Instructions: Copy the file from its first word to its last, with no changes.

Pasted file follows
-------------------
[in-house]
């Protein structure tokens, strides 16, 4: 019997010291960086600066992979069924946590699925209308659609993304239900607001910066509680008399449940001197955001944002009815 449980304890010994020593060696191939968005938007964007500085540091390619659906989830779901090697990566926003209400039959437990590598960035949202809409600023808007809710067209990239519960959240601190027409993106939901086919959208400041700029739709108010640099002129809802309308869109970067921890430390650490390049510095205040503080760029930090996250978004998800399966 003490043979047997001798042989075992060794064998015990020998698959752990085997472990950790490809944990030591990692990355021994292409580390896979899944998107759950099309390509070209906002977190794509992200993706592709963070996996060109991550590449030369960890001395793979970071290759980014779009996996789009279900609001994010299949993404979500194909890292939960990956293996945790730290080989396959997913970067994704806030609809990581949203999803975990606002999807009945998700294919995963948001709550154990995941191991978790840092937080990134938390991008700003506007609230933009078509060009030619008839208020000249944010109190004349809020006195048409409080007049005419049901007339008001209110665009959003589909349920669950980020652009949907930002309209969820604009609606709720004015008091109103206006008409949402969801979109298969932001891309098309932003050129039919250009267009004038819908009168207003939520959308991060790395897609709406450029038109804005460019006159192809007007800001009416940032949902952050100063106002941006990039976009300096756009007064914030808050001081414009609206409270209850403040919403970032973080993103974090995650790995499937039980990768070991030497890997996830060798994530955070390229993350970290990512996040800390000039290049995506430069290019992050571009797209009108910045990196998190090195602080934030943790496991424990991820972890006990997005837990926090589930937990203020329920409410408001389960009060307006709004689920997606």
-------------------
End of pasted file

[in-house]
């Protein structure tokens, strides 16, 4: 019997010291960086600066992979069924946590699925209308659609993304239900607001910066509680008399449940001197955001944002009815 449980304890010994020593060696191939968005938007964007500085540091390619659906989830779901090697990566926003209400039959437990590598960035949202809409600023808007809710067209990239519960959240601190027409993106939901086919959208400041700029739709108010640099002129809802309308869109970067921890430390650490390049510095205040503080760029930090996250978004998800399966 003490043979047997001798042989075992060794064998015990020998698959752990085997472990950790490809944990030591990692990355021994292409580390896979899944998107759950099309390509070209906002977190794509992200993706592709963070996996060109991550590449030369960890001395793979970071290759980014779009996996789009279900609001994010299949993404979500194909890292939960990956293996945790730290080989396959997913970067994704806030609809990581949203999803975990606002999807009945998700294919995963948001709550154990995941191991978790840092937080990134938390991008700003506007609230933009078509060009030619008839208020000249944010109190004349809020006195048409409080007049005419049901007339008001209110665009959003589909349920669950980020652009949907930002309209969820604009609606709720004015008091109103206006008409949402969801979109298969932001891309098309932003050129039919250009267009004038819908009168207003939520959308991060790395897609709406450029038109804005460019006159192809007007800001009416940032949902952050100063106002941006990039976009300096756009007064914030808050001081414009609206409270209850403040919403970032973080993103974090995650790995499937039980990768070991030497890997996830060798994530955070390229993350970290990512996040800390000039290049995506430069290019992050571009797209009108910045990196998190090195602080934030943790496991424990991820972890006990997005837990926090589930937990203020329920409410408001389960009060307006709004689920997606």